Tatenda Ngwaru is an intersex woman struggling to make New York City her new home. After fleeing Zimbabwe with sixty dollars and the hope to finally find a place where she belongs. Driven by a desire to educate others about the lives of intersex people, Tatenda fights homesickness and personal demons to tell her story during the 2018 New York Pride.
Tatenda moved to the United States with sixty dollars and the hope that she’d finally find a place to belonged. Raised as a boy in rural Zimbabwe, she spent her teens trying to understand her complicated gender identity in a highly restrictive society before finally discovering she was intersex, a person born with both male and female sex characteristics.
Tatenda’s decision to embrace her identity in a country where being queer is criminalized and stigmatized caused a rift in her family and eventually forced her to flee Zimbabwe after receiving community pressure and threats of violence.
Two years later, as Tatenda struggles to find her community in New York, her parents in Zimbabwe are dealing with a sense of loss in her absence. Driven by a desire to educate others about the lives of intersex people, Tatenda fights homesickness and personal demons to tell her story during the 2018 New York Pride.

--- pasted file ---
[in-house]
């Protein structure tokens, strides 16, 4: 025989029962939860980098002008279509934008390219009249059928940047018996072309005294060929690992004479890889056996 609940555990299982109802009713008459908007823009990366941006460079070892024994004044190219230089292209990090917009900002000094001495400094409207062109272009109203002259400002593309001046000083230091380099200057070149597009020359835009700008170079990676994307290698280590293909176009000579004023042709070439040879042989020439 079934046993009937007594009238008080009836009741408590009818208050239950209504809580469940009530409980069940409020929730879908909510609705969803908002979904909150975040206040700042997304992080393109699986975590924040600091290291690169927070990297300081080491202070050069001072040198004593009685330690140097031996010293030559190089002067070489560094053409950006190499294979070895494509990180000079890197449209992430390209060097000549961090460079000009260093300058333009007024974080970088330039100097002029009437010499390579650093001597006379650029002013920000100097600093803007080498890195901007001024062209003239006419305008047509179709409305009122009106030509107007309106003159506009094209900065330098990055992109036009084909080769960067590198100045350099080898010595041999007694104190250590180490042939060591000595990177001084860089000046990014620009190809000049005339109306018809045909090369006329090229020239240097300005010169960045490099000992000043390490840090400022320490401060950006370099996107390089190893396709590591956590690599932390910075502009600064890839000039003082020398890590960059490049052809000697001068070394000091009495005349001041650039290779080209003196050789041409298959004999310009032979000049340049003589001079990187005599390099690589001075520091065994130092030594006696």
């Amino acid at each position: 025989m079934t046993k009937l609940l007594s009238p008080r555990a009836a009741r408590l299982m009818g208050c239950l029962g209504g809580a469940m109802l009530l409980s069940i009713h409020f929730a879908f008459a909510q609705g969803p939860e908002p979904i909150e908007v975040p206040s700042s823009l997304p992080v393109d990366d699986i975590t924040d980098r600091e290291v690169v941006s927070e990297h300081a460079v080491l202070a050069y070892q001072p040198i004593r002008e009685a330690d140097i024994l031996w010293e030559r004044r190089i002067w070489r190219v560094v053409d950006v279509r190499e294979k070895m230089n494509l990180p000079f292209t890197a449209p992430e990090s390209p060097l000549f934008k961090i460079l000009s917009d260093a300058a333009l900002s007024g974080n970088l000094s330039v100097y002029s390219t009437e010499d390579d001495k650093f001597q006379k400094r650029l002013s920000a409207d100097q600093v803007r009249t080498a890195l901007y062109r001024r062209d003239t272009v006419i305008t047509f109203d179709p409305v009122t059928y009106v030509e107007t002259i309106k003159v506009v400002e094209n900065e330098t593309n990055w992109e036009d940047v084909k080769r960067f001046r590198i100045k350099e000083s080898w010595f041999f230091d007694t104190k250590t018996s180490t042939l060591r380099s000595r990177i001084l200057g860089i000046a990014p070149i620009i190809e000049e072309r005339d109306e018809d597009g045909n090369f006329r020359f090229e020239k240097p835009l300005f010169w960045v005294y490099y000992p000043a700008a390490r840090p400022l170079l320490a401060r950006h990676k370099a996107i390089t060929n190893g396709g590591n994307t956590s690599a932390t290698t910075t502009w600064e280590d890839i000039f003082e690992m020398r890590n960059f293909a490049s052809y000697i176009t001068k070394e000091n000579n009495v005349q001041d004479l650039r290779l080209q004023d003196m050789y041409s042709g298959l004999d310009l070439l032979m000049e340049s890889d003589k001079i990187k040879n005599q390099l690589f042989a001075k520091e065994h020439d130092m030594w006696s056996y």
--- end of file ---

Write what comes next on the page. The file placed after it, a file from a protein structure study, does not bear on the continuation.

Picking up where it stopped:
What is intersex?
Intersex is a general term used for a variety of conditions in which a person is born with a reproductive or sexual anatomy that doesn’t seem to fit the typical definitions of female or male. For example, a person might be born appearing to be female on the outside, but having mostly male-typical anatomy on the inside. Or a person may be born with genitals that seem to be in-between the usual male and female types—for example, a girl may be born with a noticeably large clitoris, or lacking a vaginal opening, or a boy may be born with a notably small penis, or with a scrotum that is divided so that it has formed more like labia. Or a person may be born with mosaic genetics, so that some of her cells have XX chromosomes and some of them have XY.